National Weather Service issues wind chill advisory

The National Weather Service issued a wind chill advisory in effect from 6 p.m. Sunday to noon Monday with wind chill values of 25-35 below zero expected.

A mass of anglers out on the lake ice during the extravaganza.
Anglers compete in the Brainerd Jaycees Ice Fishing Extravaganza on Saturday, Jan. 28, 2023, at Hole-in-the-Day Bay on Gull Lake.
Kelly Humphrey / Brainerd Dispatch

Dangerously cold wind chills are expected into the morning hours Monday, Jan. 30.

The cold air temperatures and wind chills are forecast to continue this week.

Temperatures dropped below zero before 11 p.m. Friday, Jan. 27, reaching 12 degrees below before 8 a.m. Saturday. It doesn’t take much of a breeze, once air temperatures go subzero, to make things feel worse. Wind chills dropped to 34 below Sunday morning on top of the 20 degrees below air temperature recorded at the Brainerd Lakes Regional Airport.

The National Weather Service issued a wind chill advisory in effect from 6 p.m. Sunday to noon Monday with wind chill values of 25-35 below zero expected.

“The dangerously cold wind chills could cause frostbite on exposed skin in as little as 10 minutes,” the weather service reported. “An hour or two of wind chills of 40 to 45 below zero are possible Monday morning, mainly north of the Iron Range and inland portions of the Arrowhead.”


In the Brainerd lakes area, after a cold Saturday for the annual Brainerd Jaycees Ice Fishing Extravaganza on Gull Lake, more cold is in the mix. An overnight low of 11 degrees below was forecast overnight Sunday into Monday, where a sunny but cold day is not expected to encourage temperatures to rise above zero.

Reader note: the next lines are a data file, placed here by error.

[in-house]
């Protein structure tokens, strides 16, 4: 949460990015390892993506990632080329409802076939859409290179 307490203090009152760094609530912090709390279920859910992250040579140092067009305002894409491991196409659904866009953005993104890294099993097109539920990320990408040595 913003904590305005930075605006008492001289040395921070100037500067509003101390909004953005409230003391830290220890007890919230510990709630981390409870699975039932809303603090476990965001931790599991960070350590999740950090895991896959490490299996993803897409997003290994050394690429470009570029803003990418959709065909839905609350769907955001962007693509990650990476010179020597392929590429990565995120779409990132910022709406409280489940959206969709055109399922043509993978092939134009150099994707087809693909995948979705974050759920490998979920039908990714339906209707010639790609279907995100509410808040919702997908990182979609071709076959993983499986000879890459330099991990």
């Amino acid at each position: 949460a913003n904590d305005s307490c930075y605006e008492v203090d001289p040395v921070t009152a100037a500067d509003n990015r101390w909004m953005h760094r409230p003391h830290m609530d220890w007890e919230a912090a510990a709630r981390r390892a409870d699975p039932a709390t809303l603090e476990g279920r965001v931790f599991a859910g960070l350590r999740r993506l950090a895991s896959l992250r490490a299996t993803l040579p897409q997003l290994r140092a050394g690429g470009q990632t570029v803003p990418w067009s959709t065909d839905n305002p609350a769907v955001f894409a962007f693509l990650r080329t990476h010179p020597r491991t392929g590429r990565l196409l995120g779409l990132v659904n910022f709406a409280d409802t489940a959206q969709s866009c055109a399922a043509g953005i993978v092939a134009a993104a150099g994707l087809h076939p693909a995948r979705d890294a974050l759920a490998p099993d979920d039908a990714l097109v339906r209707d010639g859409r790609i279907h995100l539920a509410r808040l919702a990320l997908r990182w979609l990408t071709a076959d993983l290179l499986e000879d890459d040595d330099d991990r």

There is a chance for flurries late Tuesday night and again Thursday morning.

Temperatures are anticipated to moderate into above zero numbers to start the week but may take a dip into colder air with highs of 7-10 degrees by Thursday and Friday. Thursday night may be the coldest, potentially dropping to 14 degrees below. Blustery conditions will help drive that cold air home at the end of the week before a north wind shifts to the south for the weekend, which could bring highs in the mid-20s.

While the normal high for this time of year is 22 degrees, the cold temperatures come with sunny skies for those who have been starved for sunshine this winter.

And as always, it could be worse. In 1899, the high temperature on Jan. 29 was 16 below — and it continues as the coldest maximum temperature for that date. The coldest day record holder for Jan. 30, is much more recent — 16 below in 2019.

On the bright side, there are 48 days until spring.

Our newsroom occasionally reports stories under a byline of "staff." Often, the "staff" byline is used when rewriting basic news briefs that originate from official sources, such as a city press release about a road closure, and which require little or no reporting. At times, this byline is used when a news story includes numerous authors or when the story is formed by aggregating previously reported news from various sources. If outside sources are used, it is noted within the story.

Hi, I'm the Brainerd Dispatch. I started working a few days before Christmas in 1881 and became a daily paper two years later. I've gone through a lot of changes over the years, but what has never changed is my commitment to community and to local journalism. I've got an entire team of dedicated people who work night and day to make sure I go out every morning, whether in print, as an e-edition, via an app or with additional information at News, weather, sports — videos, photos, podcasts and social media — all covering stories from central Minnesota about your neighbors, your lakes, your communities, your challenges and your opportunities. It's all part of the effort to keep people connected and informed. And we couldn't do it without support.
What To Read Next
Get Local